Jeff Wyatt from ABC 3340 took this picture of the installation team after completing the job. (L to R) James Beasley (StratusStation), Ricky Pierce(StratusStation). Ron Thomas (ABC 3340), Dwight Herren (StratusStation), Brian Peters (ABC 3340), Al and Jay (CenturyTel)
More SkyCam installations will be coming on line in the near future as ABC 3340 works to bring the weather visually to you - another first from the best weather team anywhere.
A clear, brisk March morning greeted Alabamians this morning. Most sites across central Alabama reported lows within a couple of degrees of freezing. My temperature hit 31 this morning. Similar temperatures are forecast once again Sunday morning, so be sure to take the needed precautions to protect tender vegetation.
Our fine spring weather will continue into the first of the week, but with the projections for a wet weekend next weekend, be sure to enjoy this one. Today through Monday, a surface high pressure system will settle into the Southeastern US and gradually move eastward. As it does our temperatures will moderate with forecast highs expected to reach into the 70s by Wednesday and stay there through the end of the week.
A front moves into and washes out across the area Tuesday, so there could be some showers to contend with. With limited moisture, I don't expect to see everyone getting rain. The high position seems to reduce moisture on Wednesday though there is a lingering chance for a scattered shower.
The Gulf opens up on Thursday with a fairly strong front approaching the area on Friday and moving through Central Alabama on Saturday. Saturday appears to be the wettest day on the current model run, but timing is always a forecast issue when you get beyond about three days. Slightly faster movement and Friday would become a wet day - slower movement and Sunday could become the wet day.
This system could bring strong thunderstorms to the area, so this will bear watching. Remember, it is spring and our primary severe weather season.
Long range forecasts out 10 days to two weeks have an interesting solution with a closed low coming from southern California over into Texas. I'm not confident that the next model run will be like this one, but if that should materialize, Texas to the Atlantic coast could see a stormy period.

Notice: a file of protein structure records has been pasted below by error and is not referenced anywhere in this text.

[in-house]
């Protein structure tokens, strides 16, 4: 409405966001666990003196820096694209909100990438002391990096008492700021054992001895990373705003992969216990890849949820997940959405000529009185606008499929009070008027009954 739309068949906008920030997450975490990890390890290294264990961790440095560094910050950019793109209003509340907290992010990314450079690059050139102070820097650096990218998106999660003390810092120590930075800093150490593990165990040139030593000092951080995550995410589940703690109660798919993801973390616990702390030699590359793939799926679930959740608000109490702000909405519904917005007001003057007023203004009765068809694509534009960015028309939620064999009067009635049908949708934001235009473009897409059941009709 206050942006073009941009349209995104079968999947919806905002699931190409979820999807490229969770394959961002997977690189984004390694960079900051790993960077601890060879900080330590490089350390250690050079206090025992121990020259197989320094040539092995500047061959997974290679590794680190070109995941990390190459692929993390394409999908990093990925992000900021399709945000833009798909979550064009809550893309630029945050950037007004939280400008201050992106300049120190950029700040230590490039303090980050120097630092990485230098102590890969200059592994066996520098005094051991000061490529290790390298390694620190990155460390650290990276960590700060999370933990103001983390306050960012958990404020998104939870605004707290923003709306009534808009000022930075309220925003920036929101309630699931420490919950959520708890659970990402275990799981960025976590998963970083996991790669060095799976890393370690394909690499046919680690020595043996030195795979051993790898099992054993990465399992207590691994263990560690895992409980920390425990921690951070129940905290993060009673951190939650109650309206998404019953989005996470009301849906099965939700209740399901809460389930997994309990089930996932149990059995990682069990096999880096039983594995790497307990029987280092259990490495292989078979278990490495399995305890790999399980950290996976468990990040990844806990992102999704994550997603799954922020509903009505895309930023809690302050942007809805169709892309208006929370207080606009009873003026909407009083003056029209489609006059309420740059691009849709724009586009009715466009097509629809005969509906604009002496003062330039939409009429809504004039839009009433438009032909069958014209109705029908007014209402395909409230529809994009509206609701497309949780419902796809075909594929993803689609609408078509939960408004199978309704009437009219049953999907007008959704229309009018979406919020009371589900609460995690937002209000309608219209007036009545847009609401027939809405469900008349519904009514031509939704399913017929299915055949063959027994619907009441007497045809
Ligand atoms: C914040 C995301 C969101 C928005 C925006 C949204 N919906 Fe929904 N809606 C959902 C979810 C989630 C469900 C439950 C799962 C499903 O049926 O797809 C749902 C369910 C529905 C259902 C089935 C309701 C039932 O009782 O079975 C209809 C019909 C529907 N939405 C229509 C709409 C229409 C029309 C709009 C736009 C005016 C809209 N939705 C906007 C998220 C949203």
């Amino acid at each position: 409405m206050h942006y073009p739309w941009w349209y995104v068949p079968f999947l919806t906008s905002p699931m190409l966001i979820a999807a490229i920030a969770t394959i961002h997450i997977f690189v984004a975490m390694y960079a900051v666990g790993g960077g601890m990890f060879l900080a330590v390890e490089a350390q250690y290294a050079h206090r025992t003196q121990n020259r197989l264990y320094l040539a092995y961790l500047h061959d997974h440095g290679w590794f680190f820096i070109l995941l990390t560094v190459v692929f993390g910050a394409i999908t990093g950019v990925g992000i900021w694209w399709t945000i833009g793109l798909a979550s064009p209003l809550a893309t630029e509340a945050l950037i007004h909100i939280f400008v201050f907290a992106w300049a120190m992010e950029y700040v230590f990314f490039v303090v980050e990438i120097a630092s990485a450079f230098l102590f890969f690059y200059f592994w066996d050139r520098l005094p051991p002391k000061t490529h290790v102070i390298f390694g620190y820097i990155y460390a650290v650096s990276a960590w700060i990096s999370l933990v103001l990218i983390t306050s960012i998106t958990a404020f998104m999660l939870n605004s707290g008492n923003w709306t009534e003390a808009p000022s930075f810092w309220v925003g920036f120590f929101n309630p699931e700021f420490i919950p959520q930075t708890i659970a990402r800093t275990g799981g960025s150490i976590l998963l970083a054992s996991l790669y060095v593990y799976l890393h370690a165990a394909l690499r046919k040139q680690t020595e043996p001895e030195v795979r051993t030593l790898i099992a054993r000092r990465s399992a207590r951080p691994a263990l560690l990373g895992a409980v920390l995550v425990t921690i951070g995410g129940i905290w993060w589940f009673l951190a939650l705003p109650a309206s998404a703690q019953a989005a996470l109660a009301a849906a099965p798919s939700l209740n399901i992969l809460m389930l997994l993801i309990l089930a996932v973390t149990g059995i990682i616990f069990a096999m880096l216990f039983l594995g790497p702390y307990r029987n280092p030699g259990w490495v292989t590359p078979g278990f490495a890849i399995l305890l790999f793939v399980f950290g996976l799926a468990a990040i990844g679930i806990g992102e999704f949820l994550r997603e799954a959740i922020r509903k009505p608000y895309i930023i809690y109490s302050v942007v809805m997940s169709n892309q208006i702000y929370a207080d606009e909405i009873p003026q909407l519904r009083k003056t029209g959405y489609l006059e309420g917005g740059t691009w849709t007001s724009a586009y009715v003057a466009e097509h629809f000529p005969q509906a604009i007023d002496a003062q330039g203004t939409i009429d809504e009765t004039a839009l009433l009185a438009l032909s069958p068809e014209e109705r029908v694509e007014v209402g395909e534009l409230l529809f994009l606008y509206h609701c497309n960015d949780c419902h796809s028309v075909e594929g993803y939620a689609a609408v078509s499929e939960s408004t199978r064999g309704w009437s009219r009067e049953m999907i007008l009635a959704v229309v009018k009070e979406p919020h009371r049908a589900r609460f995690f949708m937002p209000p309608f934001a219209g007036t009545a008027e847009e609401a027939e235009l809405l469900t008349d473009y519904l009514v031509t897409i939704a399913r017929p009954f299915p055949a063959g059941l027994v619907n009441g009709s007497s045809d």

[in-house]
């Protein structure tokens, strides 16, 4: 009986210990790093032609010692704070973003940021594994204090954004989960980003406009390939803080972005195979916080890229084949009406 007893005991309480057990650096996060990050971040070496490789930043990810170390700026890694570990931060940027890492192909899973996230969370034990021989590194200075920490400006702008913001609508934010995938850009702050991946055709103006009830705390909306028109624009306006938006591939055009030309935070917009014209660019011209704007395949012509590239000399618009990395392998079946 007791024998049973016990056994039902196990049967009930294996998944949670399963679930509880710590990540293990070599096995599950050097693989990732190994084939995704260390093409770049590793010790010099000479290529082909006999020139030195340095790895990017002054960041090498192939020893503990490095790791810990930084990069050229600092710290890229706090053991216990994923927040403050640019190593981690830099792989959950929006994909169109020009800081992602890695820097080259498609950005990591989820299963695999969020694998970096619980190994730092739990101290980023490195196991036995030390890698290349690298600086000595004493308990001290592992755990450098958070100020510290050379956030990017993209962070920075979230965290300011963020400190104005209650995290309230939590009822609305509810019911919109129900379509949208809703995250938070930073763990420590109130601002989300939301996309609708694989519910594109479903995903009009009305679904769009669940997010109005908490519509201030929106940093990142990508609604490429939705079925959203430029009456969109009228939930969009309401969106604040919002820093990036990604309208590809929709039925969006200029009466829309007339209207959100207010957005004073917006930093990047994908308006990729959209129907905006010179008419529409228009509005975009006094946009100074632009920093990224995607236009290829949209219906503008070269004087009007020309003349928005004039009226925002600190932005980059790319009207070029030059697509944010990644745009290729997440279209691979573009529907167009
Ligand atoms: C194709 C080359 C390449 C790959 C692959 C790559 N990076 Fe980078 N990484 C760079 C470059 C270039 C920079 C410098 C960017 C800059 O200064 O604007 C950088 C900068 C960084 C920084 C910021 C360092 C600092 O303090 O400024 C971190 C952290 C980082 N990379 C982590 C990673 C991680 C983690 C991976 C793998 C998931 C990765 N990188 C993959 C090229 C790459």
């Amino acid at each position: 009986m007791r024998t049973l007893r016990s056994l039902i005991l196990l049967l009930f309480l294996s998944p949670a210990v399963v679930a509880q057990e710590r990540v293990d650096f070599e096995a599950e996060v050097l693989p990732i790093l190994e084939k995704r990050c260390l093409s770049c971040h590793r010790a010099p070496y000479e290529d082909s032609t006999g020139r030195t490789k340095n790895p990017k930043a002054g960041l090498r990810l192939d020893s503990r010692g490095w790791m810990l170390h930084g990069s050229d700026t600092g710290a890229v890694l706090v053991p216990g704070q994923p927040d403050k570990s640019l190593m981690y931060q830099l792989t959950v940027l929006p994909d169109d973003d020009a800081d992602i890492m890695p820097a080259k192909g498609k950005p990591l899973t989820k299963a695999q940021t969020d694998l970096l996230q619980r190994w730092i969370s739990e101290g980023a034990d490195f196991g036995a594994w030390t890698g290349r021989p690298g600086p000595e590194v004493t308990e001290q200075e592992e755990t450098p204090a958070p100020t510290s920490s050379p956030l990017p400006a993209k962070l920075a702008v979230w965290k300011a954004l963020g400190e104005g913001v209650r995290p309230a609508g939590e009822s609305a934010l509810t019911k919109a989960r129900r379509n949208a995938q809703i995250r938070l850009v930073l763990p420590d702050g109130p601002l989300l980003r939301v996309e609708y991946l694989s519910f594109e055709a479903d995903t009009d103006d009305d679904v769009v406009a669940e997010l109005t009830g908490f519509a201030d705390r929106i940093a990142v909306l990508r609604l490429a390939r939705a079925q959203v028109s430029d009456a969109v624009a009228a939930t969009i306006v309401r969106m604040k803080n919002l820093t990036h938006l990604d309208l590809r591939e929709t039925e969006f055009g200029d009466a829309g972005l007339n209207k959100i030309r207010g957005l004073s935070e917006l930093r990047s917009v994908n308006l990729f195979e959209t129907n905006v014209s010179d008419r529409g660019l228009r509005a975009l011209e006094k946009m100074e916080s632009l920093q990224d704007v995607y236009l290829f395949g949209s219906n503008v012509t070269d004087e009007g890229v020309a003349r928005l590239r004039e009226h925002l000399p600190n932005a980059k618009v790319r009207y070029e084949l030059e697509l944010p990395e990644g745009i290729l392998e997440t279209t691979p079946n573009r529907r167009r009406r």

Don't forget our severe weather special on Sunday evening at 6 pm. Set the VCR or TIVO so you don't miss it. It brings together the material from our Storm Alert Tour.
And remember that daylight savings time begins next weekend - first Sunday in April.
Have a great weekend and spend some time with your family.
The Birmingham Public Library features an impressive digital online collection..
One of the best pieces in the collection is a souvenir book published locally after the tornado that tore across parts of southern Birmingham, Avondale and Irondale on March 25, 1901.
A presentation by Professor Nicholas Coch that we havenít seen the worst yet. Coch, a professor of Earth and Environmental Sciences at the City University of New York, warns that worst disaster will be when a major hurricane strikes one of our major urban areas, such as New York City. Even as terrible as Katrina was, Coch says that the true big one has not yet hit the United States.
Researcher Phillip J. Klotzbach of Colorado State University presented the forecast for the 2006 North Atlantic Hurricane Season. It calls for 17 named storms, including nine hurricanes and five major hurricanes. This is well above the long term average of 9.6 named storms and 5.9 hurricanes and 2.3 major hurricanes. While the Dr. Grayís research team expected a well above average year, they stated that they believed there would be fewer landfalling major hurricanes along the coast of the United States. Still, they warned that there was an 81% probability that a major hurricane will strike the U.S. coastline. The long term average is 51%. The threat to the U.S. East Coast including the Florida Peninsula is 64%, over double the long term average of 31%. From the Florida Panhandle westward to Brownsville, Texas, the probability of a major hurricane this season is 47%, considerably higher than the long term average of 30%.
In 2005, a record breaking 27 named storms occurred. There were 14 hurricanes and 7 major hurricanes. An unprecedented three hurricanes reached Category Five status.
More tomorrow...and a very, very special guest on this week's edition of WeatherBrains...